• "A young man in America today could see more naked women in 5 minutes than his grandfather could in his entire lifetime." -Commentator
  • When asked, "When was the last time you intentionally looked at pornography?" 43% of men and 9% of women said: "in the last week". 24% of men said "yesterday" or "today".

The images that go from your eyes to your heart have proliferated exponentially in our lifetime, and there is a cost to it. Sex has become transactional and soulless. People have become objects to be used rather than people to be loved.

Regular porn use in a relationship lowers relationship satisfaction, quality, and experiences, increases negative communication, commits more infidelity, tends to see monogamy as unrealistic, and has lower self-esteem. It can also lead to religious doubt and a declining importance of religion.

An early sexual debut in a relationship is not a predictor of a strong relationship but of a weak one. Rather than sex being the expression of a covenant of love, it is an expectation with the possibility of love on the other side. It's become an anchor to try and will a relationship, rather than an expression of love.

God created sex for bonding. Sex releases hormones that promote bonding, yet when we remove it from people, it becomes isolating, keeping us from our relationship with God, others, and ourselves. Rather than lying in bed with someone who loves us through the highs and the lows of life, we're lying in bed on our phones with people we don't know.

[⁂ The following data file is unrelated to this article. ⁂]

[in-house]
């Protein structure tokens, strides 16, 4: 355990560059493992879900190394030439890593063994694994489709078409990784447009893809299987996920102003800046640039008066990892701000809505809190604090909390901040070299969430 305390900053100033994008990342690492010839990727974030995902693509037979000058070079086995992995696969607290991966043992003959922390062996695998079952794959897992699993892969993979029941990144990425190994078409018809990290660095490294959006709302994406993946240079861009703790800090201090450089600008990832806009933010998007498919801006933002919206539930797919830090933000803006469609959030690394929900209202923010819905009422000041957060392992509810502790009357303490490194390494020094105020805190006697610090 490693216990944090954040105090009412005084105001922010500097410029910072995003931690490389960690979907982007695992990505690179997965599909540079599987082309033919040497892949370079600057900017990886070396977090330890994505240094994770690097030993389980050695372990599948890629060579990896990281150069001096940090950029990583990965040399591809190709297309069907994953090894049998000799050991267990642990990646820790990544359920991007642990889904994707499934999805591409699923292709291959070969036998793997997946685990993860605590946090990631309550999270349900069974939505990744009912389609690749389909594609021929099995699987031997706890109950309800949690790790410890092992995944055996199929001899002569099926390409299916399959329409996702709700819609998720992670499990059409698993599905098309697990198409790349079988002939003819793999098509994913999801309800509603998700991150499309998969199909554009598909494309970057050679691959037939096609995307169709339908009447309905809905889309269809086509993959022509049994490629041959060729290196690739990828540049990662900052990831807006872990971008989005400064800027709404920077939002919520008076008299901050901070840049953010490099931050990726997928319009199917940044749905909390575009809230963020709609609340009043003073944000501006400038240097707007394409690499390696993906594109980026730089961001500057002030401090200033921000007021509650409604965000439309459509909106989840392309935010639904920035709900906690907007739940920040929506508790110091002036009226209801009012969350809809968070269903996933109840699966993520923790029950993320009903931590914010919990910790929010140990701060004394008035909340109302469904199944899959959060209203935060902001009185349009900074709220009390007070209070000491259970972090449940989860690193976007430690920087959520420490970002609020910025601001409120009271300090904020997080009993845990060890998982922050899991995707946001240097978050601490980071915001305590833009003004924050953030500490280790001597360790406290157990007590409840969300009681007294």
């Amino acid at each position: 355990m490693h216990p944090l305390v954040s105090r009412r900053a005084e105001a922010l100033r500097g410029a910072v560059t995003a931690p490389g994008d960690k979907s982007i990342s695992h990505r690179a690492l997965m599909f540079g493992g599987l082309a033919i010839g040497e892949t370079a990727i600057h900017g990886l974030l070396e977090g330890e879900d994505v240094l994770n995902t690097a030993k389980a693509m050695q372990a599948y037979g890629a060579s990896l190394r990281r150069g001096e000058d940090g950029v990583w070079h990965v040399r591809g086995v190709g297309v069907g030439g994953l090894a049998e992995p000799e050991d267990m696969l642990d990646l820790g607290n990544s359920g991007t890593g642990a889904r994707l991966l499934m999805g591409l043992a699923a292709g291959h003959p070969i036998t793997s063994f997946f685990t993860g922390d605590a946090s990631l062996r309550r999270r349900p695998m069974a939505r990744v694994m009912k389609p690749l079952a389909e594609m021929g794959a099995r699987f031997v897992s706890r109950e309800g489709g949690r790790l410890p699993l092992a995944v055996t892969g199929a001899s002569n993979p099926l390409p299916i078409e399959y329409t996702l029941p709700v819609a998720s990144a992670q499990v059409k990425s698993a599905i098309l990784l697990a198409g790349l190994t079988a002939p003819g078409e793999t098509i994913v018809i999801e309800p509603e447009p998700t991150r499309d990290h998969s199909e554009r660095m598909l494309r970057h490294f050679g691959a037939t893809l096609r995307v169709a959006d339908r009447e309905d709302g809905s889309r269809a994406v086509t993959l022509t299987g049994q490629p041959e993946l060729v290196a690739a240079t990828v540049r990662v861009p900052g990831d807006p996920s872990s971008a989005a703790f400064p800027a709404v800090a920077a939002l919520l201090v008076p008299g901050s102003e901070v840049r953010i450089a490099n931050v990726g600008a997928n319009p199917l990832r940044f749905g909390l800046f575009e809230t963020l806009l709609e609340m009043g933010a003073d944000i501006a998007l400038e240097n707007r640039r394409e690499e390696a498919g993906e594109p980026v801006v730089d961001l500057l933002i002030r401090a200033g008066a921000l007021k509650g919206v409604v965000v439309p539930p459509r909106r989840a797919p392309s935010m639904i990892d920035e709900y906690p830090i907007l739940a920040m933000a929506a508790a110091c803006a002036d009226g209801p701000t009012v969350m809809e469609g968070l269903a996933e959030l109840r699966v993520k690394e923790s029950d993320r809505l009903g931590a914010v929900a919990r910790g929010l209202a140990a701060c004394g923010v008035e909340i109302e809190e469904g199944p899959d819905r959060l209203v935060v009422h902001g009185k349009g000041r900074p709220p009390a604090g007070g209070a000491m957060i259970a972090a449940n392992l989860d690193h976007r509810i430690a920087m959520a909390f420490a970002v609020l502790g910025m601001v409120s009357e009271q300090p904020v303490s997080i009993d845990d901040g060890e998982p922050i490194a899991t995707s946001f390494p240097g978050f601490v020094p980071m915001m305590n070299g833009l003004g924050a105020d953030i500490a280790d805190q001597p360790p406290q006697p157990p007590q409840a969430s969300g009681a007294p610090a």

Our "liberty" has brought about bondage. The call now from all the studies is for restraint. Jesus isn't being a killjoy. He knows that if you glut the eye with imagery, it fills the imagination, and everyone loses downstream. What Jesus is saying isn't a restriction; it's a liberty. The eyes inform the heart. See Job 31:1,7. Imagination is a gift from God, but when we allow our imagination to get filled with distorted images, we get a distorted imagination. There is liberty in restraint. Intent matters. Jesus cares what is going on inside your heart.


Restraint is our liberty. You need to get way more radical about getting it out of your life. Sex is good. The devil has distorted it. Get the distortion out. Cut off the moment your eyes have access to material that's affecting your heart. Use wisdom and know your own cues. Eliminate the cue to stop the craving that gives only shame as a reward. Be aware of what you're allowing into your life.

Jesus is not trying to bury you in shame. He's trying to set you free by setting up this boundary. The grace of God is too good for you to be filled with shame.

Remember, blessed are the poor in spirit, for theirs is the Kingdom of Heaven; blessed are those who mourn, for they will be comforted. Admit that you are spiritually bankrupt, you are sad about it, and enter with humility, knowing you don't have it all together. God will meet you with grace, kindness, and love.


"The Bible has a barrier around sexuality, and that is that it's within the covenant of marriage. Someone making a promise to love you and never leave you, to care about all of you, in sickness and in health, whatever may come, they want to commit to all of themselves to you. It is in this safety that sexuality is to be enjoyed."

Ben Stuart

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Message Topics

Scripture References

  • Song of Solomon 4:5-16
  • Song of Solomon 5:1
  • Proverbs 5:16-19
  • Matthew 5:27-28
Ben Stuart Ben Stuart is the pastor of Passion City Church D.C. Prior to joining Passion City Church, Ben served as the executive director of Breakaway Ministries on the campus of Texas A&M. He also earned a master’s degree in historical theology from Dallas Theological Seminary. He and his wife, Donna, live to inspire and equip people to walk with God for a lifetime.